joevt

Contributor
Jun 21, 2012
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M1 mac mini -> OWC TB hub <- Studio Max works.
So the only one that doesnt work is M1 mac mini -> OWC TB hub <-> caldigits element TB hub <- Studio Max

Strange. According to reviews, both the OWC and Caldigit use the Goshen Ridge Chipset from Intel, so they should be compatible.
Can you chain Thunderbolt 4 hubs? Just hubs, no second Mac:
M1 mac mini -> caldigits element TB hub <-> OWC TB hub
M1 mac mini -> OWC TB hub <-> caldigits element TB hub

What if you change the order?
M1 mac mini -> caldigits element TB hub <-> OWC TB hub <- Studio Max

Someone may ask why not just plug it straight into the M1 mac mini. The reason is to maximize the bandwidth of the TB ports. IP over thunderbolt is about 10Gbps. Effective bandwidth of the TB port on the M1 is 32Gbps. So I am leaving 22 Gbps on the table. That is why I want to hook it up to the hub and use TB port on the M1 mini to connect to an external NVMe drive, which I can pretty much saturate the bandwidth.

oh, and of course, I tried all 3 TB ports on the OWC and none work to make a connection to the caldigit.
You mean TB IP doesn't use all the bandwidth so you don't want to waste an entire Thunderbolt port for just TB IP.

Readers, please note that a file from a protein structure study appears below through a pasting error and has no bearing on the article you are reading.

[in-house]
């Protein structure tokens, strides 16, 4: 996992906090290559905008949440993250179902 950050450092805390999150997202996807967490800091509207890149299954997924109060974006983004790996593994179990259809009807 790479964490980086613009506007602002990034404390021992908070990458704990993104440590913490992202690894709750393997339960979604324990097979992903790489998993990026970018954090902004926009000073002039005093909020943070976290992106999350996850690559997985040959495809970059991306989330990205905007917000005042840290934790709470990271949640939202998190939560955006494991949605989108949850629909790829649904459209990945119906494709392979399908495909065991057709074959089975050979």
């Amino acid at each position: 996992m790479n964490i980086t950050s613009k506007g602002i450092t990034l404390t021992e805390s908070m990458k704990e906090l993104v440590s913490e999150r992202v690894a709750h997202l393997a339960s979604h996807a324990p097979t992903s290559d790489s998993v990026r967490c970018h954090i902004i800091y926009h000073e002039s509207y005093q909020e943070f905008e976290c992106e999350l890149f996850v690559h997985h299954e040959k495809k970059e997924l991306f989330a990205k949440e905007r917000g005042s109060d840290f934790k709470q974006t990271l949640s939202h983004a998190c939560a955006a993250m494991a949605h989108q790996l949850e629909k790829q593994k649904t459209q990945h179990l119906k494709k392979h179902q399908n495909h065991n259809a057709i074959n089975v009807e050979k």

Well, I shouldnt believe everything I read. The calldigits element hub shows up in my system report as using the intel ash creek chipset, not the goshen ridge. There is no chipset reported for the OWC hub
Can you show screenshots of where you are seeing this intel ash creek chipset? I have no idea what that is.
 

whodiini

macrumors regular
Original poster
Aug 16, 2021
157
63
I just tried to daisy chain. I realized my first message was not clear how I plugged into the hubs. The hub has one connection to the host (master) and 3 connections to peripherials.

So in more detail, this doesnt work:
Studio Max-> (master port) Caldigit elements hub -> one of the 3 caldigit elements thunderbolt ports <-> one of the 3 OWC TB ports TB hub <- (master port OWC TB hub) <- M1 mac mini

These do work:
Studio Max -> one of the 3 OWC TB ports TB hub <- (master port OWC TB hub) <- M1 mac mini
Studio Max-> (master port) Caldigit elements hub -> one of the 3 caldigit elements thunderbolt ports <- M1 mac mini
Studio Max-> <- M1 mac mini

So daisy chaining this way:
Studio Max-> (master port) Caldigit elements hub -> one of the 3 caldigit elements thunderbolt ports <-> - (master port OWC TB hub) works. On the system report, both hubs are reported.

Tried this next:
Studio Max-> (master port) Caldigit elements hub -> one of the 3 caldigit elements thunderbolt ports <-> (master port OWC TB hub) <- one of the 3 OWC TB ports TB hub <- M1 mac min
This works. But the OWC ports act as a hub to the studio Max, not to the M1 mac mini which defeats the purpose of the hub

This doesnt work:
Studio Max-> (master port) Caldigit elements hub -> one of the 3 caldigit elements thunderbolt ports <-> one of the 3 OWC TB ports TB hub <- (master port OWC TB hub) <-nothing connected